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City of Laurel government, schools closed Monday

In a post-blizzard television update on Sunday morning, city of Laurel Mayor Craig Moe announced that city government will be closed on Monday and reopen on Tuesday with liberal leave for employees.

"It's not over. We still have a lot of work to do," he said in the announcement from the Laurel Municipal Center. "We will continue that work."

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Schools will also be closed on Monday, said Sherrie Johnson, Prince George's County Public Schools spokeswoman. She did not say when they would reopen.

As a result of the storm and Monday's city government closure, Moe announced the following schedule changes:

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•The City Council meeting scheduled for Monday, Jan. 25 has been rescheduled for Wednesday, Jan. 27 at 5 p.m.

•All Park and Recreation activities have been cancelled until Tuesday, Jan. 26

•Trash and recycling pickup has been rescheduled to Tuesday, Jan. 26

•The city of Laurel public safety breakfast scheduled for Tuesday, Jan. 26 has been cancelled

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The city's Department of Public Works has much work to do, with 54 miles of roadway to plow, according to the city's Facebook page.

"Many of the roads we'll be digging out for several days to come," Moe said.

Before and during the 36-hour winter storm – which brought both heavy snow and high winds – Public Works and the Emergency Operations Center worked around the clock to clear primary routes and make them passable for fire and emergency vehicles.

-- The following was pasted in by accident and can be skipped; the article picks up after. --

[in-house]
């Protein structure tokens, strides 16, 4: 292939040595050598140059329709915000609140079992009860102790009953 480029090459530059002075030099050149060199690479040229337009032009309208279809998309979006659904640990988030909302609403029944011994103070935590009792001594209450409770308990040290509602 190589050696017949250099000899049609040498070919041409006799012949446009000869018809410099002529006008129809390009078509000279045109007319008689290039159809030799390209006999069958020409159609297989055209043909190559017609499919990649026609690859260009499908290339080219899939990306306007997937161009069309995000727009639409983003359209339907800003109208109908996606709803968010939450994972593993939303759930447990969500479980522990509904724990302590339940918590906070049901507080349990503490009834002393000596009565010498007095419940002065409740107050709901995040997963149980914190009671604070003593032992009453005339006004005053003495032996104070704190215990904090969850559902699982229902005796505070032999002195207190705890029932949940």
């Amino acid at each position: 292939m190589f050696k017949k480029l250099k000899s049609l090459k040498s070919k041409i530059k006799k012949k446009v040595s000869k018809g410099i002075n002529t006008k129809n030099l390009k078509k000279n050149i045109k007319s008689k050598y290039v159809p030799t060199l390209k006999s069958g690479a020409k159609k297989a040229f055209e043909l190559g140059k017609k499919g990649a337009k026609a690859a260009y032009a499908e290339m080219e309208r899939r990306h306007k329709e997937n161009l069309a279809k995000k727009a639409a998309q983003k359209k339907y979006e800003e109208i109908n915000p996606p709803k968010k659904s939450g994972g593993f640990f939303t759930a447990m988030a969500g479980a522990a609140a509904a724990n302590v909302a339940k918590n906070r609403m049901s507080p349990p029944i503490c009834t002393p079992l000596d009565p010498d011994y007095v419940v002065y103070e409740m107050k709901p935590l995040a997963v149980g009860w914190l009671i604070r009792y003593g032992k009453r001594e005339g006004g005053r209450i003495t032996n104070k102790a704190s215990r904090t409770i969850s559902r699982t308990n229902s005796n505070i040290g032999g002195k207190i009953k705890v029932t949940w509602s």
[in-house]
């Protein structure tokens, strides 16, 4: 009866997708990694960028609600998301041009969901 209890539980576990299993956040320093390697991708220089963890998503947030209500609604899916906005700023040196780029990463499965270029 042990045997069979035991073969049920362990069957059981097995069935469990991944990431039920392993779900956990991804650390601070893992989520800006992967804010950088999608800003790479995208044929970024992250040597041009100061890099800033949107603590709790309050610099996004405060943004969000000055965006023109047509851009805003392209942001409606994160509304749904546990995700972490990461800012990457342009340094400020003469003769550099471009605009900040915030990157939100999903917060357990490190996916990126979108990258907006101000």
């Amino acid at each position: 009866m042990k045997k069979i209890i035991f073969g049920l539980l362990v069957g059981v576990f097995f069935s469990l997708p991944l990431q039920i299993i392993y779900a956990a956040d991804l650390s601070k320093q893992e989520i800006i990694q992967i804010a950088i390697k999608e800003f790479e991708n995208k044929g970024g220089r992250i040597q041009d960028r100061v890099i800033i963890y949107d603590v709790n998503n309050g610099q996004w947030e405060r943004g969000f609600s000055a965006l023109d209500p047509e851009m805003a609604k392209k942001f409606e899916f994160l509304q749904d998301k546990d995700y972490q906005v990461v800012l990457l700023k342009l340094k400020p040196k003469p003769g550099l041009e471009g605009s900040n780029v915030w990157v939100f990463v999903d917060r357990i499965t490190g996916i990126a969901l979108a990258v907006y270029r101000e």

"I want to thank them on behalf of residents and businesses in Laurel," Moe said. "We had 32 employees, 12 city snow plows...and much more to keep city streets open and clear."

City employees worked 12 to 16 hour shifts during the storm, said the city's fire marshal, David Cope, who acted as director of the Emergency Operations Center on Saturday.

Winter storm Jonas lived up to forecasts and blizzard warnings, piling on as much as 40 inches in parts of Virginia and West Virginia, according to the National Weather Service. The Baltimore Sun reported that winter storm Jonas was possibly one of the five largest storms to hit the Interstate 95 corridor from Washington to New York.

Laurel received its fair share of snow, with residents waking up to a layer 27 inches thick under sunny, blue skies.

"This snowfall is potentially a record event," city administrator Marty Flemion said after Mayor Moe spoke. "It definitely has the potential to expend the entire snow budget for the city."

Flemion said that the storm could be declared a disaster all the way up through the president's office, and that federal funds might be made available for reimburesment.

"We're keeping track of all the numbers, and more importantly to qualify, we're keeping track of snowfall totals," he said.

Chief of Police Richard McLaughlin asked that residents do not drive unless it is "absolutely necessary."

"The roads do appear to be clear, but it is still treacherous," he said. "And we have pedestrians in the street because sidewalks are not accessible."

He asked pedestrians to walk against traffic and wear bright clothing, so that they are visible to snow plow drivers.

The State of Emergency is still in effect, McLaughlin said, and related parking restrictions must be obeyed. 31 vehicles have already been towed, he said.

Cars parked illegally along snow emergency routes and other no parking zones can be ticketed, towed and impounded at the owner's expense, according to the city of Laurel website. Residents whose cars have been towed should call the Laurel Police Department at 301-498-0092 for release procedures.

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